Somehow seems apt to cap this depressing budgetary/health care week with the last stretch of American Betrayal:
Then again, is this a democratic republic?
That, too, becomes a trick question after peering past history’s mirrors. In 1955, journalist and author John T. Flynn, one of the most famous and prolific critics of statism, collectivism, and Roosevelt (not necessarily in that order), argued in The Decline of the American Republic that following the Depression-triggered, war-entrenched Roosevelt-Truman revolution in spending, taxation, regimentation, and centralization known as the New Deal, and, later, less mem- orably, as the Fair Deal, the essential character of American society changed beyond recognition. The USA, Flynn wrote in that formative year of McDonald’s, “Rock Around the Clock,” and Disneyland, bore only “an external and superficial resemblance” to the republic that had existed for 144 years until 1933—and who even knew the difference by 1955 when Americans forty years of age (b. 1915) had no adult memory of anything different? The Constitution, of course, remained officially unchanged, Flynn noted. “It has been done by sheer usurpation of power by the federal government.”35
As if to agree, Norman Thomas, perennial Socialist candidate for president, was moved to write in 1953, “Here in America more measures once praised or denounced as socialist have been adopted than once I should have thought possible short of a Socialist victory at the polls.”36
Are you saying everyone who voted for X, Y, and Z were or are Socialists?
No, because I doubt that was the case. These legislators, however, almost without pause, voted for law after law that increased our reliance on, and our subservience to, the burgeoning state. Whether liberal-, Marxist-, Communist-, Socialist-, or Fascist-inspired—and there are strong parallels among these totalitarian systems, as Jonah Goldberg has argued compellingly in Liberal Fascism—our history since Roosevelt has been one of an expanding central government. (Even under Ronald Reagan, the federal government spending grew more than 3 percent.37) A state that took on the guise of paternalism in the early 1930s has become increasingly authoritarian, thuggish, even, and the citizens who sought or accepted that “helping hand” have become both wardlike and less free.
As far back as 1934, The New York Times trumpeted NEW DEAL PATERNALISM IMPERILS ALL INDIVIDUALISM.38 The article describes a speech by Massachusetts governor Joseph Ely at a conference of America’s governors. “There is no stopping short of the end of the road,” Ely said, “and at the end of the road we shall have a socialistic state.” Invoking Stalin in Russia, Mussolini in Italy, and Hitler in Germany—all newly minted dictators—Ely pointed out that where these despots ruled, “individualism had passed from the people to dictators making the people the ‘children of government.’ ”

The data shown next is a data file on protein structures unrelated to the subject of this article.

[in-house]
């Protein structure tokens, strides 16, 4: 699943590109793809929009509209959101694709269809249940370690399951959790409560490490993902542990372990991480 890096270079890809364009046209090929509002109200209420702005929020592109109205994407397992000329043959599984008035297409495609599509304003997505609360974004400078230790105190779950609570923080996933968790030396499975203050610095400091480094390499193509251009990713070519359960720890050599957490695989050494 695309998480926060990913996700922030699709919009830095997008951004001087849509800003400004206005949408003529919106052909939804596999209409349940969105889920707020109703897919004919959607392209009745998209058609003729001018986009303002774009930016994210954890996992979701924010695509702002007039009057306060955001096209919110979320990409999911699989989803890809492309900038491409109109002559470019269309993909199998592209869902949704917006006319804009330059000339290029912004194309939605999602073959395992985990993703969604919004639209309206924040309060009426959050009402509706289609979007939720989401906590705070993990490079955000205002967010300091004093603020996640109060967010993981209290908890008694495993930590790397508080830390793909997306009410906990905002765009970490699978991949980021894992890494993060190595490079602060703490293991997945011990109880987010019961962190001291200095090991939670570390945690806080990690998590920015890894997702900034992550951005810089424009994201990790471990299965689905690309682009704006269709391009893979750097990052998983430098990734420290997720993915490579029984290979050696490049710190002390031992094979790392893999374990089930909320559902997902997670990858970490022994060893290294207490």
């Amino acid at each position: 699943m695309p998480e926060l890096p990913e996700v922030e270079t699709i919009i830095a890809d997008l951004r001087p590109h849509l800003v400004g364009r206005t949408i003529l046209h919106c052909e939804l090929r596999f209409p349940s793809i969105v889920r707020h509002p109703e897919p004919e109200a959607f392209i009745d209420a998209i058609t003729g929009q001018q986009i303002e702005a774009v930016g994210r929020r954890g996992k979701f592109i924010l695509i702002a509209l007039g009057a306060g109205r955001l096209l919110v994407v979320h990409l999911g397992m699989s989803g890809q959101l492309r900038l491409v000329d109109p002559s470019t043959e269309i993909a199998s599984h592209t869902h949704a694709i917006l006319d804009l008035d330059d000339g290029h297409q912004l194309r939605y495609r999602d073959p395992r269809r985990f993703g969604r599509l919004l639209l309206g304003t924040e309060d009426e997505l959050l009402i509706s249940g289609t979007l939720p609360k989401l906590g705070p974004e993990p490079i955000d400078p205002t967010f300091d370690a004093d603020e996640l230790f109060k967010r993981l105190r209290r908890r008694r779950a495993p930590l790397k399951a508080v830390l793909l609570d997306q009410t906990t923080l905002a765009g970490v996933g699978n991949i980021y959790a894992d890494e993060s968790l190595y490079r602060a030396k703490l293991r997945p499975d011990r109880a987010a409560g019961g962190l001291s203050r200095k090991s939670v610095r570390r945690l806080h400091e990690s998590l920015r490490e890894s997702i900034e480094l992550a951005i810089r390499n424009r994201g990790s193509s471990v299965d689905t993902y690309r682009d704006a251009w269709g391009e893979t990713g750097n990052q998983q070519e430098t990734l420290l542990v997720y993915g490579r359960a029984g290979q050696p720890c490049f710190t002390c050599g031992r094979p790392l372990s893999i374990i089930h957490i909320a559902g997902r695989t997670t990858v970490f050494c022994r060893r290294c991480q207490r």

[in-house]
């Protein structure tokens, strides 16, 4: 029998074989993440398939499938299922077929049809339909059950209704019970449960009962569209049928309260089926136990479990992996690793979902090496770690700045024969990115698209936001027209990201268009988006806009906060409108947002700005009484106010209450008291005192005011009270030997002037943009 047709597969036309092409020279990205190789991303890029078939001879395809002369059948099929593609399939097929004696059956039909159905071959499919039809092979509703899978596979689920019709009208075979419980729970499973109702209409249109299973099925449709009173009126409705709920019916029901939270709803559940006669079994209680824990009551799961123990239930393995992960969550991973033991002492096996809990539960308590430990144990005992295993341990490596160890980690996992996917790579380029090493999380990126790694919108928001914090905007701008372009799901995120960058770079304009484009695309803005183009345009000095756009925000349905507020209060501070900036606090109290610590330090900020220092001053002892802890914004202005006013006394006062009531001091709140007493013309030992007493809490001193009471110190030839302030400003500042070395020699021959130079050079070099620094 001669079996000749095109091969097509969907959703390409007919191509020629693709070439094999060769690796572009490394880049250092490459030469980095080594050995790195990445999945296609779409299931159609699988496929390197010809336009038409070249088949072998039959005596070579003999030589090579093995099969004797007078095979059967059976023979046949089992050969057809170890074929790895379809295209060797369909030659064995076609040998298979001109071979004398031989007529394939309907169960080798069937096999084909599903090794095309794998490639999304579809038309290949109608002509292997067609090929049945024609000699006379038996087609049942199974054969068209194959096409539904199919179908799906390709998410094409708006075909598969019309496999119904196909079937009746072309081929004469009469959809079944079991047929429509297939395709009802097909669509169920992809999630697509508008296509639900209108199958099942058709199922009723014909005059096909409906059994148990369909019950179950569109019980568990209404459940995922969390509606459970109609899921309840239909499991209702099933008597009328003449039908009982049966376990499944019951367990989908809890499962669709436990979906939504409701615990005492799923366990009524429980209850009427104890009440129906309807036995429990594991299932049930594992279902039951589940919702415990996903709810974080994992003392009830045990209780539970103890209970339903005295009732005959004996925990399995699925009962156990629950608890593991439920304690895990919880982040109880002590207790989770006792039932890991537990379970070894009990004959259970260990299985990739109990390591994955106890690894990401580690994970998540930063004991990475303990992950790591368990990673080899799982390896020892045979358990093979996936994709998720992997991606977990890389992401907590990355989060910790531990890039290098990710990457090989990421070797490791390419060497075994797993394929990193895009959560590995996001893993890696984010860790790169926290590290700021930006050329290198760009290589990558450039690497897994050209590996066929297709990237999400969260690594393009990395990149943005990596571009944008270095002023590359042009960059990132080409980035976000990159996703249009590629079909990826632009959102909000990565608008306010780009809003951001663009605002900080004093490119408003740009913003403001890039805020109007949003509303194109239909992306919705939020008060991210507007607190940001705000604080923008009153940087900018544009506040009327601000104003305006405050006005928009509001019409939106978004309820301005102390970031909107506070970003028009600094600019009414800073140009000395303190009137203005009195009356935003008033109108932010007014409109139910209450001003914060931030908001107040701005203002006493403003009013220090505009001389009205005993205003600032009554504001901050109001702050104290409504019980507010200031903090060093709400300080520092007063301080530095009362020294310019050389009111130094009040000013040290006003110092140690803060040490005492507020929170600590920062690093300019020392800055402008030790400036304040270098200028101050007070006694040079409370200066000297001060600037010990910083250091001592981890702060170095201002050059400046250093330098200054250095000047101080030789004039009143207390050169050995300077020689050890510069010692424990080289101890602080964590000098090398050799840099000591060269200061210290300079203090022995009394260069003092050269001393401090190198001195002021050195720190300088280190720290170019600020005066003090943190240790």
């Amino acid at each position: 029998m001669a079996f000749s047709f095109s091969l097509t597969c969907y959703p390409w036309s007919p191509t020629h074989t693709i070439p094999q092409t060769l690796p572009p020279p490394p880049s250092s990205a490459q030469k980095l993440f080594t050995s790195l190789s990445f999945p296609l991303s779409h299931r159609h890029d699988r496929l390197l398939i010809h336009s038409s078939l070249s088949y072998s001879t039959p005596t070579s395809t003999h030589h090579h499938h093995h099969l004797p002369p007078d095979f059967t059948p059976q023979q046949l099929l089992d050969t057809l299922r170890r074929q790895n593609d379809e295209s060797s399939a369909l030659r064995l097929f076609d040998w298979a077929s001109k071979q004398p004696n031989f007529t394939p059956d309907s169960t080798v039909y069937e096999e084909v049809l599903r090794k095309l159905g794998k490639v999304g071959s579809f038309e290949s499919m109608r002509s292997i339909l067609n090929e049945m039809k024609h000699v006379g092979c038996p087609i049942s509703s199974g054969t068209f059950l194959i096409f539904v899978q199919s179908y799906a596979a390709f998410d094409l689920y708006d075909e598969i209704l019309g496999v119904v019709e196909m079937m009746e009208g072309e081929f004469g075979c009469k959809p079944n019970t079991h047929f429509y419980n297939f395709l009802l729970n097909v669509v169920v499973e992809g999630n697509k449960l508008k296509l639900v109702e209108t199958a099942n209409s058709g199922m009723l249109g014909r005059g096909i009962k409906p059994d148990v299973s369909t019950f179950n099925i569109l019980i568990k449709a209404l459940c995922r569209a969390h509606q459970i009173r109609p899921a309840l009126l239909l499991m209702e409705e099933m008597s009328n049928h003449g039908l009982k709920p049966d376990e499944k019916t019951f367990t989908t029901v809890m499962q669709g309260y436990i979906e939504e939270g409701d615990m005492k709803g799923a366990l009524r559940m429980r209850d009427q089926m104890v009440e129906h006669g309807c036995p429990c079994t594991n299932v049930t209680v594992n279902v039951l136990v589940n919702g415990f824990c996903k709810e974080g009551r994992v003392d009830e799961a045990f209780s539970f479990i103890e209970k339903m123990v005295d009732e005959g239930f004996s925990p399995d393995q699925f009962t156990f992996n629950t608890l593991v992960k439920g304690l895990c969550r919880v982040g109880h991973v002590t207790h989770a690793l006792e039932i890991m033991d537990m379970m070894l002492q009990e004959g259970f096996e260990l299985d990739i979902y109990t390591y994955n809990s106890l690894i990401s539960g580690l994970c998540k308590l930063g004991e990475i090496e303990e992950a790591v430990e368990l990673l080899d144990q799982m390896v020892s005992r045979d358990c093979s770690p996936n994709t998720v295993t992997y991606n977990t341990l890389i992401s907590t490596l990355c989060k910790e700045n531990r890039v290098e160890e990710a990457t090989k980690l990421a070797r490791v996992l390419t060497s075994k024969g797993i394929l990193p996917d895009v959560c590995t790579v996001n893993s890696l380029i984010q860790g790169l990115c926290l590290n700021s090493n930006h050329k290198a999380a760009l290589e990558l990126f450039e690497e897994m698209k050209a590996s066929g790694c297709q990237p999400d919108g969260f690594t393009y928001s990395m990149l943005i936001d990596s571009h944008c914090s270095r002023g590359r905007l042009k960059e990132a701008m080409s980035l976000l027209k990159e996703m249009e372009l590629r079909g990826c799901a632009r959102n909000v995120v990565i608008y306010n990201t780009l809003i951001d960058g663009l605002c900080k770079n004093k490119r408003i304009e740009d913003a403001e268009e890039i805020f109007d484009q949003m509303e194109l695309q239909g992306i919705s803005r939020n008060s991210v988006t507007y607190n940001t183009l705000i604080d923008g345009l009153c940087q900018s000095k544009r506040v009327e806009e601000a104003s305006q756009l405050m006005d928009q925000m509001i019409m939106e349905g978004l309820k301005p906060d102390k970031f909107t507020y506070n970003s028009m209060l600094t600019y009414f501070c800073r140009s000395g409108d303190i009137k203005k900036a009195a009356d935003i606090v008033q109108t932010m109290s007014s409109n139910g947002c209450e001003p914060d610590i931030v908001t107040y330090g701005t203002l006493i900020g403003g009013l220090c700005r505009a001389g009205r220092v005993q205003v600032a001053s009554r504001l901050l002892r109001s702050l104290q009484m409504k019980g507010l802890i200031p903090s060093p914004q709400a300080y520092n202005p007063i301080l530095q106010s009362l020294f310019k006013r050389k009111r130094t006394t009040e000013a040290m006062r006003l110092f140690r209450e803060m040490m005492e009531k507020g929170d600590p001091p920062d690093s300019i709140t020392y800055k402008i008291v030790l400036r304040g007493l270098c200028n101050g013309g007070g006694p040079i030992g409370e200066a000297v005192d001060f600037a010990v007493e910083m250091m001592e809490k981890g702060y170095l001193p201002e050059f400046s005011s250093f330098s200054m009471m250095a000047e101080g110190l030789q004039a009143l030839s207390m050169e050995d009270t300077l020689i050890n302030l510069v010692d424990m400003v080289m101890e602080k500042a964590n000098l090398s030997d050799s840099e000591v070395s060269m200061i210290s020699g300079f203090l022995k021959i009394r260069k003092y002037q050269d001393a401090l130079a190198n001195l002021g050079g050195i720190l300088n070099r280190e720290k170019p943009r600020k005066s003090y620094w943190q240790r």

Echoes of de Tocqueville. One century earlier, the French visionary de- scribed the infantilizing effect of a paternalistic despotism in America. Imagin- ing the “immense, protective power” of a state with “absolute” power, and likening such power to “parental authority,” which keeps citizens in “perpetual childhood,” he wondered, “Why should it not entirely relieve them from the trouble of thinking and all the cares of living?”39 It would seem that the mortal blow against the “grown-up”—the free citizen—was struck, softly, once liberty was no longer paramount in this country, once ideology began to take precedence over facts, once we traded in the American ideal of “rugged individual- ism” for the material markers of “the American dream.” If once upon a time Americans subscribed to our Founders’ belief that our Creator endowed us with the right to life, liberty, and the pursuit of happiness, there came a time when we expected a package of perks—car, house, Play Station—to sweeten the deal. Suddenly, those perks became darn near an entitlement, an attitude entirely befitting the subjects in Tocqueville’s absolute state. In fact, measured in material goods as it is, the contemporary “American dream” is a vision driven by the Marxist belief in the primacy of the economic.
From recognition to convergence.
No wonder Norman Thomas was tickled by the direction of the country in the Eisenhower years. By 1958, he was beside himself. “The United States is making greater strides toward socialism under Eisenhower than even under Roosevelt,” he enthused.40 By 1962, the man who had run for president on the Socialist ticket six times had concluded that “the difference between Democrats and Republicans is: Democrats have accepted the ideas of socialism cheer- fully, while Republicans have accepted them reluctantly.”41 Just not by name. As Upton Sinclair put it in a 1951 letter to Thomas, “The American People will take Socialism, but they won’t take the label.”42
We take the Big Lie instead. Euphemism. Official vocabulary. Language of ideology. The “PC” pact with the devil. The Big Lie as big con. The narrative of authority. How to stand athwart false history and yell “Stop!”? The answer finally seems clear. If once it was vitally important to shore up America’s bastions, something else is called for now. What’s needed is a full-scale assault on those bastions of unreality, those safe houses of secrets, all in a painful but re- storative effort to upend the narratives of authority, to break open the conspiracies of silence, which have endured through too many lifetimes. Put another way, it’s time to avenge the victims and the truth tellers, the voiceless and the voices of one. It’s time to avenge the American betrayal of Liberty herself.